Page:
I recently did a presentation to a Scientific Group at the Holloway House Restaurant in Bloomfield, NY. The presentation was about the dangers of carcinogens, something that’s found in every day products that people use.
First of all, I am not the type to scare the living daylights to people, and I didn’t want to come off as the natural “know it all”, so I knew this presentation had to be lighthearted (hence the name of this post). I was aware that this group (by their name) knew something about science, and decided to start with a fun quiz. Fun, meaning that mass produced products that we all know have carcinogens and some items that you may think have carcinogens do not.
1. True or False: For instance, Dove Beauty Bar, that’s 99% water but the other 1% includes quaternium 15 and formaldehyde, which are known carcinogens. True.
2. True or False: Johnson’s Baby Shampoo contains carinogens as well as irritants to the skin, eyes, and mucous membranes. True.
Try our pure castile soap, made with 80% Olive Oil and unscented great for babies!
3. True or False: Sodium Laureth Sulfate and Sodium Lauryl Sulftate is high in carcinogens by itself. False. While these are not carcinogens by itself, it is usually teamed up with other ingredients that are (we avoid the two because it is high skin irritant, known to cause hair loss and other bad stuff). We use a coconut based surfactant that lathers up nicely without irritating your skin.
4. True or False: Talcum Powder, Talc, the main ingredient is a carcinogen that increases the risk in ovarian cancer. True. Use corn starch instead. Right now, our company doesn’t make either, but I thought it was good to know this.
5. True or False: Soot from candles is a dangerous carcinogen. False. The soot in candles are not harmful, it is composed primarily of elemental carbon particles and is similar to the soot given off by kitchen toasters and cooking oils. At Wick-edly Sent we offer 100% soy candles (no paraffin or petroleum by products); pure soy candles burn cleaner and better for the environment.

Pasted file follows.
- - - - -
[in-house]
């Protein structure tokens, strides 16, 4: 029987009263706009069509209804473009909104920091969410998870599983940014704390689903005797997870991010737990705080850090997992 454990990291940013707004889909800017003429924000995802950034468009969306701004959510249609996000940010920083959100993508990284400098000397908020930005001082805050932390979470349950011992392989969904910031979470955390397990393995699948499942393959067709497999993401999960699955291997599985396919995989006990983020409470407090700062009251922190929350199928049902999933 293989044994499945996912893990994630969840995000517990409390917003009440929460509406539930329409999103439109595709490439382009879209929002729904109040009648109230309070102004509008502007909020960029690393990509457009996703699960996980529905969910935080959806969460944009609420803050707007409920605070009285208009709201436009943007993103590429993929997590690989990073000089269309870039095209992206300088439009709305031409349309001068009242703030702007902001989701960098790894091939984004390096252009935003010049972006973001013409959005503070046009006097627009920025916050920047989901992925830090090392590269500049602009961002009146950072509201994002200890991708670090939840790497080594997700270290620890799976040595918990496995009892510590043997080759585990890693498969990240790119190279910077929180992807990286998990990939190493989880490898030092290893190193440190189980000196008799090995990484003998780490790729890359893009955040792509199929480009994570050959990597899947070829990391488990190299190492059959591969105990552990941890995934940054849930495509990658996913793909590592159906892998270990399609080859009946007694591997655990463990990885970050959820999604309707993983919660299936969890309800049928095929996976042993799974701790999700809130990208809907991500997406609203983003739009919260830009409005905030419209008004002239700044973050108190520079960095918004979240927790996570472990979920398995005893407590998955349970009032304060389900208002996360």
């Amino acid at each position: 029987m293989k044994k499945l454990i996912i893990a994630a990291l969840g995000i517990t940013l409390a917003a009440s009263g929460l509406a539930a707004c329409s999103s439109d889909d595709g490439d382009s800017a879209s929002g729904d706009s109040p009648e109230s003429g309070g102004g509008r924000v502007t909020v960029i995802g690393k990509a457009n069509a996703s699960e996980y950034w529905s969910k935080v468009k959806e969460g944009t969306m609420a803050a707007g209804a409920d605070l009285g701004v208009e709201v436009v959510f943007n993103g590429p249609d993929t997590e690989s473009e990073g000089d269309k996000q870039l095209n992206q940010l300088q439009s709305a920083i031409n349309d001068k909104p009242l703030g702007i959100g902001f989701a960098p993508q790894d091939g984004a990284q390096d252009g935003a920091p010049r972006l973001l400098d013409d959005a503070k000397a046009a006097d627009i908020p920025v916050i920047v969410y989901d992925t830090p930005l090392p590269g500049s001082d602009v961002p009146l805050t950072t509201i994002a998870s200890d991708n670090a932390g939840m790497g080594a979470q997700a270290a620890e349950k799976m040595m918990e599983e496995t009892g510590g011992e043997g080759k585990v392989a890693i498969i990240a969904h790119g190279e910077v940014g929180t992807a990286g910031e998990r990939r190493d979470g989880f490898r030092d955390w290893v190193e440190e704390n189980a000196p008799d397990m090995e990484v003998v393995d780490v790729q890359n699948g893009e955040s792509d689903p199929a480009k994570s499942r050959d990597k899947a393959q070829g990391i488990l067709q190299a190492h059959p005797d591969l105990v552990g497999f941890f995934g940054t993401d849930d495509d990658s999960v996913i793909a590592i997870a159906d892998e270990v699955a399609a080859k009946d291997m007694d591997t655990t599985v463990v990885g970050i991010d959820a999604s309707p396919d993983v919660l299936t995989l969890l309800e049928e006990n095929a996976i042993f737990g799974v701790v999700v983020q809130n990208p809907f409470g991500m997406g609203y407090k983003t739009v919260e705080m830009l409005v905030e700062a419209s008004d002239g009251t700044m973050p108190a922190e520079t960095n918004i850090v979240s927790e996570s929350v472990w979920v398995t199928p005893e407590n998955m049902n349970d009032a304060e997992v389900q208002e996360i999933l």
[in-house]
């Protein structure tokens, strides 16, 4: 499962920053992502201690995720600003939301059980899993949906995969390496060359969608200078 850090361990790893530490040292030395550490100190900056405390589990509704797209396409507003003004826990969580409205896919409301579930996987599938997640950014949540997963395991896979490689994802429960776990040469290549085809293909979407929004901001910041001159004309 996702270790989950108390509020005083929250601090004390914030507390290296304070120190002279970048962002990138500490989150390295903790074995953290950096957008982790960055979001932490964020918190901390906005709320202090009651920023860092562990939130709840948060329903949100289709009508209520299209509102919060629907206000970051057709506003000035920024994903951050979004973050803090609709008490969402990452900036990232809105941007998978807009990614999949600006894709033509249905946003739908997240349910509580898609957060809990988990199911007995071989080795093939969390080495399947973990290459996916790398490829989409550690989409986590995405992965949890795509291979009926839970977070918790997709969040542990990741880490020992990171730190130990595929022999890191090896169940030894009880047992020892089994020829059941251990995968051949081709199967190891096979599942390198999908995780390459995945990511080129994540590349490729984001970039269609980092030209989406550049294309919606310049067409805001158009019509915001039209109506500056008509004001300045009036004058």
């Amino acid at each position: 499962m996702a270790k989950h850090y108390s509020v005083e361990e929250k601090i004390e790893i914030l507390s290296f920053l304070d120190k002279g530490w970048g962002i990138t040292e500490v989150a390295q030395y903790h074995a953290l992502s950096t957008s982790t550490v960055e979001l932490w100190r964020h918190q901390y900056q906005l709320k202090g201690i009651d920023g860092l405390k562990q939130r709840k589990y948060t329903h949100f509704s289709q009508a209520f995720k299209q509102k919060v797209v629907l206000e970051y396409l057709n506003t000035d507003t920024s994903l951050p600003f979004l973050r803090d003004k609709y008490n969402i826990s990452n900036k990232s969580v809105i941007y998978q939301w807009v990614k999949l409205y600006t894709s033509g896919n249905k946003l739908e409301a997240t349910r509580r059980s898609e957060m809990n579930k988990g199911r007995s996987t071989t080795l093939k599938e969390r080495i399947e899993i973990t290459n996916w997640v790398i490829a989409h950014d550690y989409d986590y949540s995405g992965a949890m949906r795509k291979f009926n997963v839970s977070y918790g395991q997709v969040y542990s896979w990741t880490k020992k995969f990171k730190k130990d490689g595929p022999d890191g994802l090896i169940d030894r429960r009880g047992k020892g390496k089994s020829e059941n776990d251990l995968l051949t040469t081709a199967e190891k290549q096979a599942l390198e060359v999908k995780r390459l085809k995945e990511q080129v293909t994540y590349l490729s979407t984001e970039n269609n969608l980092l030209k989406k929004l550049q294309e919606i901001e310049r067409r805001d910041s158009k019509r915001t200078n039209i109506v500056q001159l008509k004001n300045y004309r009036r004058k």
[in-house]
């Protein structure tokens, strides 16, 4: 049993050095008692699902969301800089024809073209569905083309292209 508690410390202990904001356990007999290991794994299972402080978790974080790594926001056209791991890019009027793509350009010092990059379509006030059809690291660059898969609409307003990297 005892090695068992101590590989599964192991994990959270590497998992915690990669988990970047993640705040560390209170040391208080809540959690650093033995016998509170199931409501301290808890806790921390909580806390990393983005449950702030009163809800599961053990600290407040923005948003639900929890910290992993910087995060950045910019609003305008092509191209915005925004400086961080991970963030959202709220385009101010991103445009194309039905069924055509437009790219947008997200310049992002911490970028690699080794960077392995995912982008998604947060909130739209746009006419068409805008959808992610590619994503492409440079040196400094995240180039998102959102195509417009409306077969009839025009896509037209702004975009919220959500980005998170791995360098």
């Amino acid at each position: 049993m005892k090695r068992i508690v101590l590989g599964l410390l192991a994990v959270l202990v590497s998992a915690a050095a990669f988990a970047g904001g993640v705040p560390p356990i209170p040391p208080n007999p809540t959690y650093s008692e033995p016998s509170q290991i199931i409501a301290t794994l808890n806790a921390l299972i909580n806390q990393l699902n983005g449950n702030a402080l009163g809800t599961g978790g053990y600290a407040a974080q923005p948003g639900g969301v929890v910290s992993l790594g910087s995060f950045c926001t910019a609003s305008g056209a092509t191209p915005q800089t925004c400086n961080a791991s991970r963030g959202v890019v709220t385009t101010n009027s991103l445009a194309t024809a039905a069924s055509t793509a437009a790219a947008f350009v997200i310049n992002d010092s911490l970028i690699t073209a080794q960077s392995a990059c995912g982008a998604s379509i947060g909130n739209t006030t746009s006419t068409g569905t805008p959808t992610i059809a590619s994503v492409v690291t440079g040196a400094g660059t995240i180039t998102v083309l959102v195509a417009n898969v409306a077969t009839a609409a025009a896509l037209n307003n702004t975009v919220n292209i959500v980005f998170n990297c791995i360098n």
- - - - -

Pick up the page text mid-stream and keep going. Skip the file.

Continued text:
The scientific club was pleased with my presentation. I’d looked at the clock and only twenty minutes had passed–ugh, I thought. Ten more minutes left. I asked if there were any questions and prayed that they wouldn’t have me recite the periodic table. There were quite a few questions, including questionable ingredients in room fresheners, benefits of essential oils and aromatherapy, and one particular warning from a cautious woman that cornstarch powder is bad for yeast infections (oh well, we don’t carry that anyway, I reminded her).
Overall, the presentation went well. I hoped it was good enough and realized that my tension was really unnecessary. Everyone was drinking and having a grand ole’ time. The questions were minimal, they appreciated my presentation and really liked all the samples of soap that I’d given out.
So carcinogens are important in some way. They bring people together, and open doors to small business owners like me, who is somehow a superhero in a world of itchy skin, petroleum by-products, and chemicals that have no business entering your bloodstream.